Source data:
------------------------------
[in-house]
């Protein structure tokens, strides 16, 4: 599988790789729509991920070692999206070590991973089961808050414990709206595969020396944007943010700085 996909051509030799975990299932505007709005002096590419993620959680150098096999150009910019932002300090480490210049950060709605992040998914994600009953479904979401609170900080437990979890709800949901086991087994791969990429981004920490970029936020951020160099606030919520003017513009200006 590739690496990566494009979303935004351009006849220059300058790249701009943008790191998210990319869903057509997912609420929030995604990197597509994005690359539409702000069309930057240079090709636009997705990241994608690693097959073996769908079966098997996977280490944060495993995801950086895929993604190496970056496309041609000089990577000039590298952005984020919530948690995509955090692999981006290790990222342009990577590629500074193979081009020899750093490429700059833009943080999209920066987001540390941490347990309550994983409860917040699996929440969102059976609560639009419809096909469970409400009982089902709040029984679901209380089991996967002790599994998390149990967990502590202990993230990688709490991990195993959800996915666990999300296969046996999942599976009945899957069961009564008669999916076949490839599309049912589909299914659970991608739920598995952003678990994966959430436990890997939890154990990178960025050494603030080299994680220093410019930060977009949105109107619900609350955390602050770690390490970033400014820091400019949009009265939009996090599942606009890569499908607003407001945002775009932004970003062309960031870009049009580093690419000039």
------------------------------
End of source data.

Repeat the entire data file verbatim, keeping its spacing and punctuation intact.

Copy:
[in-house]
């Protein structure tokens, strides 16, 4: 599988790789729509991920070692999206070590991973089961808050414990709206595969020396944007943010700085 996909051509030799975990299932505007709005002096590419993620959680150098096999150009910019932002300090480490210049950060709605992040998914994600009953479904979401609170900080437990979890709800949901086991087994791969990429981004920490970029936020951020160099606030919520003017513009200006 590739690496990566494009979303935004351009006849220059300058790249701009943008790191998210990319869903057509997912609420929030995604990197597509994005690359539409702000069309930057240079090709636009997705990241994608690693097959073996769908079966098997996977280490944060495993995801950086895929993604190496970056496309041609000089990577000039590298952005984020919530948690995509955090692999981006290790990222342009990577590629500074193979081009020899750093490429700059833009943080999209920066987001540390941490347990309550994983409860917040699996929440969102059976609560639009419809096909469970409400009982089902709040029984679901209380089991996967002790599994998390149990967990502590202990993230990688709490991990195993959800996915666990999300296969046996999942599976009945899957069961009564008669999916076949490839599309049912589909299914659970991608739920598995952003678990994966959430436990890997939890154990990178960025050494603030080299994680220093410019930060977009949105109107619900609350955390602050770690390490970033400014820091400019949009009265939009996090599942606009890569499908607003407001945002775009932004970003062309960031870009049009580093690419000039």